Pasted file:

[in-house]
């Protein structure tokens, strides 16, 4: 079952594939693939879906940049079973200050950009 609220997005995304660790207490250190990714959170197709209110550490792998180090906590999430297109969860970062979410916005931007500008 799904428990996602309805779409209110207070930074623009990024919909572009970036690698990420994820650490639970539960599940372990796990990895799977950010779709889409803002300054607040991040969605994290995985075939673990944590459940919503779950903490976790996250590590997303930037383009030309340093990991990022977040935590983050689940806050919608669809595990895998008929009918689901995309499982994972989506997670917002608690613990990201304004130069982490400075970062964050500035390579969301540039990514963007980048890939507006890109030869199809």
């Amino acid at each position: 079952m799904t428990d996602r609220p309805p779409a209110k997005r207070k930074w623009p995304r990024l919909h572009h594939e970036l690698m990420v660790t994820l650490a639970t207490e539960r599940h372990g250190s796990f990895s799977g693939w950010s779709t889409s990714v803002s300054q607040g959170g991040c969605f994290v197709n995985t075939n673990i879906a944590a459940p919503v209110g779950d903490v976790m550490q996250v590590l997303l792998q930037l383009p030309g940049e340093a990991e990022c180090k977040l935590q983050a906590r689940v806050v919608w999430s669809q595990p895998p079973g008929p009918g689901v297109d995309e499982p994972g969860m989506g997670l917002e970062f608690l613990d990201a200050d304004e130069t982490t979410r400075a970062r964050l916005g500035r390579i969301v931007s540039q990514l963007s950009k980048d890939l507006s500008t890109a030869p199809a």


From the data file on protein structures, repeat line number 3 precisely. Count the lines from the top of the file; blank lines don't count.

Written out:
């Amino acid at each position: 079952m799904t428990d996602r609220p309805p779409a209110k997005r207070k930074w623009p995304r990024l919909h572009h594939e970036l690698m990420v660790t994820l650490a639970t207490e539960r599940h372990g250190s796990f990895s799977g693939w950010s779709t889409s990714v803002s300054q607040g959170g991040c969605f994290v197709n995985t075939n673990i879906a944590a459940p919503v209110g779950d903490v976790m550490q996250v590590l997303l792998q930037l383009p030309g940049e340093a990991e990022c180090k977040l935590q983050a906590r689940v806050v919608w999430s669809q595990p895998p079973g008929p009918g689901v297109d995309e499982p994972g969860m989506g997670l917002e970062f608690l613990d990201a200050d304004e130069t982490t979410r400075a970062r964050l916005g500035r390579i969301v931007s540039q990514l963007s950009k980048d890939l507006s500008t890109a030869p199809a």